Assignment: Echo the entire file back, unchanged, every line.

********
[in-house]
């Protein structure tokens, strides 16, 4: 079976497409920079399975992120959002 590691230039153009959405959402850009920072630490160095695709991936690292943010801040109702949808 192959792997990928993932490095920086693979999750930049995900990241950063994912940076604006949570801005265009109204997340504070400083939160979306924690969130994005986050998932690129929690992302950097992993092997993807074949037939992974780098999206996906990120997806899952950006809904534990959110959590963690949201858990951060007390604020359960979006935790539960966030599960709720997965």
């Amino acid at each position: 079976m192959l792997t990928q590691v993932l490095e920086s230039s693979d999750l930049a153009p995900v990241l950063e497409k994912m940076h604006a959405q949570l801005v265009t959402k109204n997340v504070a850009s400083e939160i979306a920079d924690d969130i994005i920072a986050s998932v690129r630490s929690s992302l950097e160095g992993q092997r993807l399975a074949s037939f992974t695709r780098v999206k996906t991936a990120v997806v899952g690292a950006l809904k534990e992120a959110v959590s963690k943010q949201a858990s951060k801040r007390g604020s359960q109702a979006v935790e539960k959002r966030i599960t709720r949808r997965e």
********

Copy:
[in-house]
């Protein structure tokens, strides 16, 4: 079976497409920079399975992120959002 590691230039153009959405959402850009920072630490160095695709991936690292943010801040109702949808 192959792997990928993932490095920086693979999750930049995900990241950063994912940076604006949570801005265009109204997340504070400083939160979306924690969130994005986050998932690129929690992302950097992993092997993807074949037939992974780098999206996906990120997806899952950006809904534990959110959590963690949201858990951060007390604020359960979006935790539960966030599960709720997965």
């Amino acid at each position: 079976m192959l792997t990928q590691v993932l490095e920086s230039s693979d999750l930049a153009p995900v990241l950063e497409k994912m940076h604006a959405q949570l801005v265009t959402k109204n997340v504070a850009s400083e939160i979306a920079d924690d969130i994005i920072a986050s998932v690129r630490s929690s992302l950097e160095g992993q092997r993807l399975a074949s037939f992974t695709r780098v999206k996906t991936a990120v997806v899952g690292a950006l809904k534990e992120a959110v959590s963690k943010q949201a858990s951060k801040r007390g604020s359960q109702a979006v935790e539960k959002r966030i599960t709720r949808r997965e």